Tangential Musings on Tangerine Dream's "Phaedra": Prog Rock Countdown #23

Tangential Musings on Tangerine Dream's "Phaedra": Prog Rock Countdown #23

Supposedly, people's musical tastes stagnate as they age, and most people stick with what they liked as teens.

But I'm 35 and have recently become very interested in trying new things. I grew up on (Canadian) alt rock in the 90s, but in the last couple years I've been getting into new wave, trip hop, and metal, plus I find I hate things like nu metal, punk, and hip hop far less than I used to.

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And, of course, I'm expanding my prog tastes as well. Some of my new listening has emerged from writing these prog reviews in fact: my negative take on Pink Floyd's Wish You Were Here prompted a reader to suggest that I probably don't like post rock. I had to immediately look up what that means, and I very quickly got into Grails and Mogwai, and more recently Godspeed You! Black Emperor. Plus some random stuff on Spotify that sounds good: I highly recommend U137's Dreamer on the Run.

Post rock can be described as what happens when rock artists write atmospheric music, or stuff that would be appropriate for a film soundtrack. "Cinematic" is a term I've seen thrown around with post rock. I've explained it thusly: "You know those weird sound effects that get added to songs in production, often to introduce or conclude a song, or attach two together? Now imagine an album of nothing but that." Just segues and effect.

I treat post rock a little like classical music and video game music, not least of all because it's usually instrumental, though some artists, like Mogwai, have the odd song with lyrics here or there. What I mean is that I'll put it on in the background while working or watching my kids when I want something to create a nice atmosphere and I don't want to get lost in a groove or to get distracted by the need to sing.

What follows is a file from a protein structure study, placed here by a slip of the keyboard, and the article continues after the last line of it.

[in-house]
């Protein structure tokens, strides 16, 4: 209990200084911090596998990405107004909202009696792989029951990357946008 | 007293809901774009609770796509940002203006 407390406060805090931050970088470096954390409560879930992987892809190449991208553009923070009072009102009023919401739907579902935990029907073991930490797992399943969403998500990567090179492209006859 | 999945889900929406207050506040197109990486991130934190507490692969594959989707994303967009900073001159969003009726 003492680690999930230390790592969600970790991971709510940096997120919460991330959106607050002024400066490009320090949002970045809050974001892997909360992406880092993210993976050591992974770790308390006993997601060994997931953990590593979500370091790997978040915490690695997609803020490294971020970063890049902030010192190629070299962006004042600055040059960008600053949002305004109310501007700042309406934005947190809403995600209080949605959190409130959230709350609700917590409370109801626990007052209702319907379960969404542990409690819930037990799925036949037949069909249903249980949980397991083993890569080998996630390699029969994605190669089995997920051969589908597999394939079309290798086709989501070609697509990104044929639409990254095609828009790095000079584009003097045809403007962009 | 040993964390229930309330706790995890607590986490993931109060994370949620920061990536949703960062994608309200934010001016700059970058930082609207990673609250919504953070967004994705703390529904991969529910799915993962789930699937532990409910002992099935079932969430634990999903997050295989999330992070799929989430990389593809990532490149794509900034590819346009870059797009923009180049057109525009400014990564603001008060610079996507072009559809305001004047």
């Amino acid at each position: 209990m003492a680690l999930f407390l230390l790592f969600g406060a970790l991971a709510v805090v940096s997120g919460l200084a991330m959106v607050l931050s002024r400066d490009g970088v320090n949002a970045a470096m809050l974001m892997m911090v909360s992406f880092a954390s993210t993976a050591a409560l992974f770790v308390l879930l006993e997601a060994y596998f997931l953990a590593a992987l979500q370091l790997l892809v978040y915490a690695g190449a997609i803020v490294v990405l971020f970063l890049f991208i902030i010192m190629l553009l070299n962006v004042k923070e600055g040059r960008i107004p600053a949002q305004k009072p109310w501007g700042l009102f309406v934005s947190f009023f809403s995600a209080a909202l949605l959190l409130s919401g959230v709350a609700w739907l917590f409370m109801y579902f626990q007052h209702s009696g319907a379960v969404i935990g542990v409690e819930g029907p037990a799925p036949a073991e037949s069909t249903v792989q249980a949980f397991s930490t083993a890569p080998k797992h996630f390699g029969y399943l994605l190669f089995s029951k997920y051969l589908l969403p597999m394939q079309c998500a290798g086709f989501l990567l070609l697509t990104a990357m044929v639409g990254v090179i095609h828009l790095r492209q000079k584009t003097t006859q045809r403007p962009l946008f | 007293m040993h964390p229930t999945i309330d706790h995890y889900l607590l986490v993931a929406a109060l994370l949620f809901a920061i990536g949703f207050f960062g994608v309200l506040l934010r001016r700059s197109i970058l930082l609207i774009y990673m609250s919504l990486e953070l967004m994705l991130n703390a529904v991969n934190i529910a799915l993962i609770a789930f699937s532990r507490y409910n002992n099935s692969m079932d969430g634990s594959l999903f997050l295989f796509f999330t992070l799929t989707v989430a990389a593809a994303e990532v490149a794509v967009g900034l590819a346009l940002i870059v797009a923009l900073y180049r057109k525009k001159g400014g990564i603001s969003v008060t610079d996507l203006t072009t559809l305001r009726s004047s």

Phaedra (1974) is perfect as background music. It's dreamy, spacey, a little psychedelic at times, introspective, moody, relaxing, and technically proficient. In effect, I have very little to say about the quality of the album. I've gotten a taste for electronic music in very small doses, or when combined with more familiar genres - I really enjoy Chvrches' alternative-electronic style, for example. This album is clearly seminal in electronic, and probably post rock, music, obviously, and there is nothing to complain about here. It's cool, easy to listen to, and impressive when I really pay attention. It's a great addition to my catalogue of background instrumental music.

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My wife says "it sounds like Blade Runner."

It makes sense. Prog and electronic music have strong cultural connections to futurism - just think about all the science fiction themed lyrics on albums I've already reviewed. Like Tangerine Dream, Vangelis, who composed the soundtrack to the Bade Runner, played around with synthesizers to create futuristic sounds appropriate to the movie. This album’s title, Phaedra, creates a link between ancient mythology and modern electronic artistry. What this electronic symphony actually has to do with the Greek myth of the woman who hit on her stepson and then accused him of rape when he turned her down, I can't fathom. But inspiration needs no logic, and the ancients have long had their influence on new artistic expression in western culture. What's one more to the pile?